Student Reflections:
Julia: She was surprised that in the movie, the music during the fighting was so cheerful. Julia wanted to know why people in the movie were celebrating after they killed [Japanese] soldiers. When all the Japanese soldiers died, a boy put on a dead guy’s helmet, which kind of creeped her out.

Sarah: She was surprised that her Chinese class was actually more interesting than those she used to attend in the US. Afterwards, she tried to study for a quiz, but couldn’t concentrate because people kept ringing her doorbell and calling the phone, which was irritating. (Bonnie addressed this issue with all the kids afterwards.)

Karma: the highlight of her day was just hanging out with her roommates. She didn’t like the squatting toilets in the restaurant. She tried the bitter melon and didn’t like it, but didn’t regret eating a piece. Karma was a little disappointing that we ate at the same place for lunch and dinner, but was glad there was rice at dinner.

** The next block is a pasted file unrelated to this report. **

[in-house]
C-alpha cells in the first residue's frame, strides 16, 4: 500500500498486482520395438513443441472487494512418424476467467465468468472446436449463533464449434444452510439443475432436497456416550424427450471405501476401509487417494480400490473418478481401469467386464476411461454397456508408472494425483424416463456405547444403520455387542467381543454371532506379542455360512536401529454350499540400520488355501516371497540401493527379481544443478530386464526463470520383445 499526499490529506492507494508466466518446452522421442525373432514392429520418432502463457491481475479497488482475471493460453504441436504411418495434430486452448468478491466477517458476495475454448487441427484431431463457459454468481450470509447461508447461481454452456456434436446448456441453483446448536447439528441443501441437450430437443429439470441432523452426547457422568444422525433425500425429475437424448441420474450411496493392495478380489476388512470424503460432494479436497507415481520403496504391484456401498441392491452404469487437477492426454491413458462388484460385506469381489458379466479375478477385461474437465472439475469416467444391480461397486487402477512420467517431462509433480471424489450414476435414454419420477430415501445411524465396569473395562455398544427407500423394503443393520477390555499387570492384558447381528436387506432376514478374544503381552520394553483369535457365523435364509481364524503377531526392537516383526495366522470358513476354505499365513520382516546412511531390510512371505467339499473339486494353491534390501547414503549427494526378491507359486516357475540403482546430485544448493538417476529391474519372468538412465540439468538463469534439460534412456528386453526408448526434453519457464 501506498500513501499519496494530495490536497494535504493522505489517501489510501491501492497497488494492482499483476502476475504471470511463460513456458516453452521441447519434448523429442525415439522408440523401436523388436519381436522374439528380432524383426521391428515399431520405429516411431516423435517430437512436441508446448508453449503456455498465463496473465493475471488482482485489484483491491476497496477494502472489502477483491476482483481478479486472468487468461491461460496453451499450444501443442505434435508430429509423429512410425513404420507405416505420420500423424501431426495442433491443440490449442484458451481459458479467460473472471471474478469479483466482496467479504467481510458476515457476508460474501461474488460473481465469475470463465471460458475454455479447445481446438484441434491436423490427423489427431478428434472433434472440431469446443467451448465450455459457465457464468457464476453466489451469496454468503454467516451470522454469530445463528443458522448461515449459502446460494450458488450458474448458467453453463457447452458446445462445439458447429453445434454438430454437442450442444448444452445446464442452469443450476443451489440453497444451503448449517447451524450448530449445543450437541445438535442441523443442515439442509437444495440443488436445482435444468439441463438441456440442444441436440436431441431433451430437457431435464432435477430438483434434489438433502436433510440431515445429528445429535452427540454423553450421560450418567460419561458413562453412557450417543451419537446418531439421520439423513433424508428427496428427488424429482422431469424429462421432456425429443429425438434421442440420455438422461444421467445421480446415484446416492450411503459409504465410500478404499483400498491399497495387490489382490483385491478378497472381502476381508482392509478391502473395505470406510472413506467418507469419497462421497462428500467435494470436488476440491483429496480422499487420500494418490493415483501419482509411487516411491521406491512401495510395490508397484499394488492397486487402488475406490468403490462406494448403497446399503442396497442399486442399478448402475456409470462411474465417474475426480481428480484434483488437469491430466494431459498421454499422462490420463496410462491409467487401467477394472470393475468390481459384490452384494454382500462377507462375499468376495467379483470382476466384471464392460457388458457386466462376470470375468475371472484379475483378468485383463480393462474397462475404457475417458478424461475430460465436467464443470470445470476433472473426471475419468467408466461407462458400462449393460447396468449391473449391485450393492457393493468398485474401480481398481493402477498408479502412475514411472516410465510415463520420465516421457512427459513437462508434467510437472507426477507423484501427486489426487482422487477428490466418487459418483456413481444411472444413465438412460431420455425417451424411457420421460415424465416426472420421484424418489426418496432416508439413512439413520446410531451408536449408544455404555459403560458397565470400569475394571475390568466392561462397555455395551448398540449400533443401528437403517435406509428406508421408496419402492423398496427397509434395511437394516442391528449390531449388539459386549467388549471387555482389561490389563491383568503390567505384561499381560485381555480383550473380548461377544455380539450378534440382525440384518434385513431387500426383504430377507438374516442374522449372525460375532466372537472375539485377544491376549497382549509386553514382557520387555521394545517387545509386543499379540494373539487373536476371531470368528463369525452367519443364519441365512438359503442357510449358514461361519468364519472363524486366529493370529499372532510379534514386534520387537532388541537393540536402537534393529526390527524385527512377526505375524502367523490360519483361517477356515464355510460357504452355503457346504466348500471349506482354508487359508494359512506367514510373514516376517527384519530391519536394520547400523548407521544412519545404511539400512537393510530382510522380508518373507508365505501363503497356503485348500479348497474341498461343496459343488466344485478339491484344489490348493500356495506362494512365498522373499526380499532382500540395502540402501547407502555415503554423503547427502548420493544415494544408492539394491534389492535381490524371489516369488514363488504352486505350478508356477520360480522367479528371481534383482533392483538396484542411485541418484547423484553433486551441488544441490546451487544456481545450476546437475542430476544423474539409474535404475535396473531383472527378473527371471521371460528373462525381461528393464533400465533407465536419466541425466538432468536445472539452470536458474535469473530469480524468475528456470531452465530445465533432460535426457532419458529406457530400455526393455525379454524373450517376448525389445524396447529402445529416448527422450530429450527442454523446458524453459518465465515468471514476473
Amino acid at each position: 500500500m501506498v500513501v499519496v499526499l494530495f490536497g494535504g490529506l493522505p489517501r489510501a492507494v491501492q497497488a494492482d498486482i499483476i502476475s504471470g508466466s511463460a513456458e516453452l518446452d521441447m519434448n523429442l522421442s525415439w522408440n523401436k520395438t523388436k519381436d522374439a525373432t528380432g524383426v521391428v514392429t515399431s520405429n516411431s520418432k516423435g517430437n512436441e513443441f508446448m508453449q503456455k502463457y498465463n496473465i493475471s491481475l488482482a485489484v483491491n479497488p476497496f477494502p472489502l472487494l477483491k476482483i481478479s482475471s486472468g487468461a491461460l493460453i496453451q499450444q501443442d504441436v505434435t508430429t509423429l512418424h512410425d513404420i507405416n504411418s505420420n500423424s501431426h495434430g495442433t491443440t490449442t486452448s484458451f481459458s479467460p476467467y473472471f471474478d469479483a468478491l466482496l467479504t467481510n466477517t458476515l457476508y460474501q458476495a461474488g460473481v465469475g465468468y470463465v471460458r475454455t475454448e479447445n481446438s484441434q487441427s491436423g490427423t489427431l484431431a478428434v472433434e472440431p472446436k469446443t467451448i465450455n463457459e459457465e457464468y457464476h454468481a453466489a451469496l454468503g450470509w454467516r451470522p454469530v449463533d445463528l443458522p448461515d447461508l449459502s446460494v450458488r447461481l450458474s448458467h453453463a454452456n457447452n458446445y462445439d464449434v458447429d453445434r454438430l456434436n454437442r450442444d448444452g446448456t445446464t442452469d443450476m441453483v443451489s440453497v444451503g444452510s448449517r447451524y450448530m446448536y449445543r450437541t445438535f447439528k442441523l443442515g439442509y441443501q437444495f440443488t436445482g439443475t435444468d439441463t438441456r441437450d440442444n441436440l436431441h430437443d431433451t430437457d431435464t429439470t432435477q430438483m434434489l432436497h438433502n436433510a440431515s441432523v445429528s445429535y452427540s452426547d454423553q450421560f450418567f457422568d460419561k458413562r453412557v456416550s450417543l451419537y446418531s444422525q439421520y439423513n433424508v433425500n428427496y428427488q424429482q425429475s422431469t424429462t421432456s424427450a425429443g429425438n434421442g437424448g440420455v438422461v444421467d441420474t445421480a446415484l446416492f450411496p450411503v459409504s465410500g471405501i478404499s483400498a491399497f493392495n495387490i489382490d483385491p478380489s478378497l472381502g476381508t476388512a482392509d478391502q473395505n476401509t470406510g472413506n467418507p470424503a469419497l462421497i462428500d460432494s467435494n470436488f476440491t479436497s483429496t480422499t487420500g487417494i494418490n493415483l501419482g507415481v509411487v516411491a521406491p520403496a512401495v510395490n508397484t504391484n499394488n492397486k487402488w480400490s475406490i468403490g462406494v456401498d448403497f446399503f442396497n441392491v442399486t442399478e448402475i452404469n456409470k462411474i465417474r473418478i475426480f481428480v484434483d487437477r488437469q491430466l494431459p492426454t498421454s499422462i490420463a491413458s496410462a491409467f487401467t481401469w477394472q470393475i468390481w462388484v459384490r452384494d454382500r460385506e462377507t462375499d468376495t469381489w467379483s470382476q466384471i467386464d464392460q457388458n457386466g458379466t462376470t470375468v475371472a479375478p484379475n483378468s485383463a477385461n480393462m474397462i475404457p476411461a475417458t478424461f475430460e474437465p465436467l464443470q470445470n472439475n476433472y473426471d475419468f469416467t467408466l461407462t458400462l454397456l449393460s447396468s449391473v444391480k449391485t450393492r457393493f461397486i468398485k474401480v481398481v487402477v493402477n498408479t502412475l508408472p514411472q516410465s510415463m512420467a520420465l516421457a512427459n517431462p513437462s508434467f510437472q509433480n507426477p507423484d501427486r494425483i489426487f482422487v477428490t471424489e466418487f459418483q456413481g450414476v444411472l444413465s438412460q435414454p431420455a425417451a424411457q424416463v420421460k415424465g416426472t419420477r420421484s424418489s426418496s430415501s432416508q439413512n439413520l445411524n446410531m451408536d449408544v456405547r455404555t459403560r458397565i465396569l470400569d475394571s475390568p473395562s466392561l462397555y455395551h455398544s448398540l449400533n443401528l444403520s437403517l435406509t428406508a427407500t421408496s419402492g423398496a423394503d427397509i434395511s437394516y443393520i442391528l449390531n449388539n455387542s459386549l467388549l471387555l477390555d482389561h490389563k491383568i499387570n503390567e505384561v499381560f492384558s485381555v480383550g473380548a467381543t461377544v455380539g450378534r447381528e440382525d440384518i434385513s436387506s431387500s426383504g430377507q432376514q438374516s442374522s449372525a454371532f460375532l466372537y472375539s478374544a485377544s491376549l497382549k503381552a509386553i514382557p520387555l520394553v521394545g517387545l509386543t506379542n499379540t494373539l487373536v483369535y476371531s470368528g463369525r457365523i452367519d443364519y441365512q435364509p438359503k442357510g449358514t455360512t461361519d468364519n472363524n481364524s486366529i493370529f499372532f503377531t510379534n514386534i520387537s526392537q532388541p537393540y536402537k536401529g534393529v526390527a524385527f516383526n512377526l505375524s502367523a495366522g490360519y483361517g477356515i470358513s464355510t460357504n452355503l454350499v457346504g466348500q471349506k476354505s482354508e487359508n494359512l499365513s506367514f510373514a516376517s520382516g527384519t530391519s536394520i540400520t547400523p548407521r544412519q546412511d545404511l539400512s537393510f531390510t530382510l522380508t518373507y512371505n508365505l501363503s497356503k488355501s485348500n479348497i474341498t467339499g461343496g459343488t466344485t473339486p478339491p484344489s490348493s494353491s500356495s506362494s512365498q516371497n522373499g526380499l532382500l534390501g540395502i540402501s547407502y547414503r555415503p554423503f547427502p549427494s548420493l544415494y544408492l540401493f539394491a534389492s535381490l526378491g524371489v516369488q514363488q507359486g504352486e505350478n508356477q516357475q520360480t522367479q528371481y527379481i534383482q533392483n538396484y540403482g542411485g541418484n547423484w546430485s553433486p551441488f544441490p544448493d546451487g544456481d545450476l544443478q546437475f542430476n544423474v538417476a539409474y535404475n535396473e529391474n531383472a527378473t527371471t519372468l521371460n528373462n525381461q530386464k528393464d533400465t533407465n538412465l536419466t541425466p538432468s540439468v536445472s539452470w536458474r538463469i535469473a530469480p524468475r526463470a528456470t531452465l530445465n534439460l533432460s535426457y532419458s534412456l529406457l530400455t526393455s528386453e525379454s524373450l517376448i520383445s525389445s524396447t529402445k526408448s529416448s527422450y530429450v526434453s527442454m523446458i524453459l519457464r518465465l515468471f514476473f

Tatum: She had to think a lot today. During the first class, she stopped to think every 30 seconds about each word she was reading. Tatum would like more free time because she was tired, especially after exercising.

Frances: Running was not fun because she hadn’t exercised for 2 or 3 months. Her ankle was a little sore but hopefully will get better. She particularly enjoyed the calligraphy history and how to hold the brush and write the strokes. Commented on the cultural differences between Chinese and American film.

Kevin: He couldn’t understand some of the movie, but what he did understand made him interested in the Chinese history of that period.

Karen: Calligraphy was hard. The movie was interesting, but she thought it seemed exaggerated, especially since none of the “good guys” (Chinese) died during the battles.

Rebecca: She was surprised that there were five ways to write Chinese calligraphy. She realized that by actually trying things, you gain more knowledge than by just watching others.

Serena and Seehanah: During the morning run, their stomachs started hurting, but they continued to run anyway and finished the mile.